Mount Taurus is only available for the latter purpose.
The country which lies between these two mountain-districts. and the meridians of Caesaria (35° 30') and Kutahiya (30°20') is, properly speaking, a plain whose elevation has not been determined, but it, does not seem to be much above or below 2,000 ft. above the sea. Its surface is not every where level, but it exhibits extensive level plains, and the ranges of hills which occasionally occur do not occupy much space, nor are they commonly much elevated above their base. The soil is dry, but not sandy : and, along the watercourses, or where water for irrigation can be got, rather fertile; but the tracts where no water can be procured are very extensive, and serve in winter as pasture grounds to several nomadic tribes, who in summer retreat to Mount Taurus, or the high-lands E. of Caesaria : even the fertile tracts are not cultivated, because exposed to the continual robberies of these tribes. The soil in the S. districts is o impregnatcd with nitre and other salts, and hence in these parts a considerable number of lakes occur whose waters are salt, and from which great quantities of salt are procured. These lakes have, as is commonly the case with salt-lakes, no outlet. The most important of the rivers which drain this tableland is the Kizil-ermak, which rises at a short distance E. of Sivar, and runs 200 m. westward, and afterwards nearly 300 m. N. E. and N. It is the Halys of the an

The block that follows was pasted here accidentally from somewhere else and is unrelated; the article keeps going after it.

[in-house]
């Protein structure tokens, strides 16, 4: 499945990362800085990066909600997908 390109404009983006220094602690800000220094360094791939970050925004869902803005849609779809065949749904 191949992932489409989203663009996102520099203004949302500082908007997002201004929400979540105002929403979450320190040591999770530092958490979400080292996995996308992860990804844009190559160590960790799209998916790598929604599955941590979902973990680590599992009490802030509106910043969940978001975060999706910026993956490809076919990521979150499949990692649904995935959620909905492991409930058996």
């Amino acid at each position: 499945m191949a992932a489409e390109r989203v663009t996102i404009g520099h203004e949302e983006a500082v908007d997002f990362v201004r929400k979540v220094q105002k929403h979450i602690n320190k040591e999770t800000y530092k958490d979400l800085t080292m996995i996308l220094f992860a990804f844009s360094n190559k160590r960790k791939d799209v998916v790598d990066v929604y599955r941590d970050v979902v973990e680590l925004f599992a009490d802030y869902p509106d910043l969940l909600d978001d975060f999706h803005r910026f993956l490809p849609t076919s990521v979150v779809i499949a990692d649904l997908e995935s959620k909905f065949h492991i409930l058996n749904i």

ents. The table-land seems to extend even W. of the meridian of Kutahiya, but in these parts its surface begins to be broken in hills and dales. The hills seem to in. crease in height, as they proceed westward, and the valleys to sink deeper, and to become wider. . Both the hills and valleys continue to the shores of the AEgean Sea, which is indicated by the indented sea coast, which consists of boldly projecting Woo. and deep bays between them, forming excellent harbours. This is by far the best portion of Asia Minor, the cultivated land extending over the valleys, and on the sides of the mountains, and yielding rich crops of rice, cotton, and corn, whilst the gardens |''. many kinds of excellent fruits. This region is also the most populous, and contains probably more than half the population of the peninsula. 9. Soristan, or Syria, which unites the table-land of Nadoli with that of Arabia, is a country which has a very peculiar physical constitution. Two elevated ranges run from its northern extremity (37° N, lat.) through its whole length, and terminate on both sides the Gulph of Akaba (28° N. lat.), the farthest east of the two gulphs which the Red Sea forms at its northern extremity. But both mountain-ranges, with the intervening valley and the adjacent shores of the Mediterranean, occupy only a space from 60 to 70 m. across. The most eastersy of the two mountain-chains lowers considerably soon after having branched off from the Alma Tagh; and in the o of Aleppo (36° 10' N. lat.) it sinks down to ills of moderate elevation, nor does it rise much higher until it reaches 37° 20', where it rises to a considerable height, probably 5,000 ft. and more : it is called Jebel Essharki, the Antilibanus of the ancients. It preserves a considerable elevation as sar S. as 32° 55', where it lowers again, but soon widens in an extensive mountainregion, called El Kura, which extends to 32° 10'. Hence it continues as a rocky ridge of moderate elevation on the eastern side of the 1)ead Sea, to its southern extremity E. of the Gulph of Akaba. The western chain is much higher, at least in the northern districts. As a high mountain-range, it skirts the eastern sides of the Gulph of Iskenderoon, and at some distance S. from it is broken by the river Aazsy (Orontes), but S. of that river it again rises to a considerable elevation. Its highest ortion, however, is between 34° 30' and 339 20°: this s the famous Libanus of the ancients, its northern and more elevated portion still retaining the name of Jebel Libán : but towards the S. it is called Jebel el. Drus, from its being inhabited by the Druses. The highest summits of the Jebel Libán are always covered with snow, and that which bears the name of Jebel Makmel (34° 12’) attains to 12,000 ft. above the sea. S. of 33° 20' the mountains sink much lower, and these low ridges continue to its southern extremity, on the rocky peninsula between the Gulphs of Akaba and Suez. Near the most southerly point they terminate with the stupendous and famous mountain-mass of Mount Sinai, whose highest summit is proo more than 9,000 ft. above the sea. The valley, which extends between the two ranges, has nowhere a great width. N. of 32° N., lat. it ma vary between 8 and 20 m., but is much wider.N. of 34 N. lat. than between the two ranges of the Libanus